Are Energy Efficiency Programs Efficient?

Rex Hime
President and CEO of the California Business Properties Association

Most of the attention around SB 350 and SB 32 has focused on renewable energy and petroleum but there are also many questions that need to be answered about the feasibility and expense in reaching the “stretch” goals and policies related to energy efficiency.

California already has – by far – the most energy efficient building codes in the nation.  Title 24, as it is referred to, has over time kept our state’s overall use of energy stable while the population has exploded.  SB 350 now wants to arbitrarily DOUBLE energy efficiency in all buildings across the state.  This sounds like a great goal, but it has some Real World issues.  To wit:

A recent study by professors from UC Berkeley, University of Chicago, and the Massachusetts Institute of Technology reviewed more than 30,000 households in Michigan and found some surprising results. The study examined the Federal Weatherization Assistance Program, which provides low-income households weatherization upgrades.

First, the study found that consumers reduced energy consumption by an average of 10 to 20%, but that reduction amounted to only half the reduction that was expected. Second, the costs of energy efficiency were found to be double the benefits. Third, contrary to common belief, the study found that the program did not deliver a broader societal benefit since the cost per ton of carbon emission reduction was  $329 compared to the $38 per ton that the federal government estimates as the societal cost of carbon. Recognizing that one study does not provide conclusive evidence, the authors of the study called for more studies in other areas to validate the results. More importantly, they recommended that policy be developed based on facts — not “projected” energy savings that may not materialize.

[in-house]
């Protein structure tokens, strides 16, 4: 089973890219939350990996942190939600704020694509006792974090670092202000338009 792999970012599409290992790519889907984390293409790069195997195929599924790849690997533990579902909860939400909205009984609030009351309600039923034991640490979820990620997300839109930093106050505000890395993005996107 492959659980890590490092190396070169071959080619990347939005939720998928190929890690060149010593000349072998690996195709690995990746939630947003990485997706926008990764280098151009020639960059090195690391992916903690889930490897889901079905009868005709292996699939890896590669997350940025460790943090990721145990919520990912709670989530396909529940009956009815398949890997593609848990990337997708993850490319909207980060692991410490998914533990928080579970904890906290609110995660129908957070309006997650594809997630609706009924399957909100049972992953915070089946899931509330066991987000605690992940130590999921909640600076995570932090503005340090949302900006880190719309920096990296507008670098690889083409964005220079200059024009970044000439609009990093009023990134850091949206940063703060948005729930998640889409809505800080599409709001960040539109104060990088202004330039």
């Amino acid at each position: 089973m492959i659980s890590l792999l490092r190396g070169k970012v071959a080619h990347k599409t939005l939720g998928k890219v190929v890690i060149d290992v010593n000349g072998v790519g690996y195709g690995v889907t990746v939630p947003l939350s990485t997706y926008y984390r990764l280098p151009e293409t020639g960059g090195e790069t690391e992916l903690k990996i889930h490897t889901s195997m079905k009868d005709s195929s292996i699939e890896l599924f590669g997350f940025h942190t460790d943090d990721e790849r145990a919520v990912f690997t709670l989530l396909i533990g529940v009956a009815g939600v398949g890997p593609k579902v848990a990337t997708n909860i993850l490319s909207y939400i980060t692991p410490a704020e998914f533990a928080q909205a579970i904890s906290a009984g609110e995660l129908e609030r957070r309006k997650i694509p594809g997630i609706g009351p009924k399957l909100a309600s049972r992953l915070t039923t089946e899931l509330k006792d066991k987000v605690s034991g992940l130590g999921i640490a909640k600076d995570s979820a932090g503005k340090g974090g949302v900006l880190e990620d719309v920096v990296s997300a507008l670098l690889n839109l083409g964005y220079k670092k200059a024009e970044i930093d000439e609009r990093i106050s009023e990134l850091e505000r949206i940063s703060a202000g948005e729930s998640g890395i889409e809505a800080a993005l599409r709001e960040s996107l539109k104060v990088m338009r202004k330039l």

For business property owners, the studies raise some very important issues that SB 32 and SB 350 fail to address. SB 350 calls for a comprehensive program to double the efficiency of existing residential and nonresidential buildings. How much will “doubling” cost the resident or property owner?  How did the state arrive at 50%?

SB 32 gives state agencies unprecedented authority to reach an emission reduction goal of 40% by 2030. If California energy efficiency programs under SB 32 generate only half the expected energy savings, will more mandates be imposed? Should state agencies be given complete authority to dictate how much homeowners and business owners need to invest in energy efficiency?  Shouldn’t our elected representatives remain involved in decisions affecting our homes and businesses?

The study also raised questions about the value of energy efficiency such as weatherization, concluding that the costs substantially outweigh the benefits. California residents and business property owners are entitled to know if the money that we are expending for energy efficiency will be fully recovered or whether the funds will only be partially recovered.

Finally, SB 32 would have the unanticipated result of complicating CEQA and making it even more unworkable to build the very energy efficient buildings these policies purport to enable. CEQA would kick in immediately despite goals being 35 years in the future. The inability to meet or mitigate these goals with today’s technology means every project fails to pass a CEQA challenge.

We believe that SB 32 and SB 350 are too broad and lack the detail for homeowners and business property owners to understand their responsibilities and financial commitment. We urge the Legislature to delay action on the legislation this year and take the time to evaluate the energy efficiency options and develop policy guidelines for the implementing agencies.  We need an efficient program — not a rushed one.

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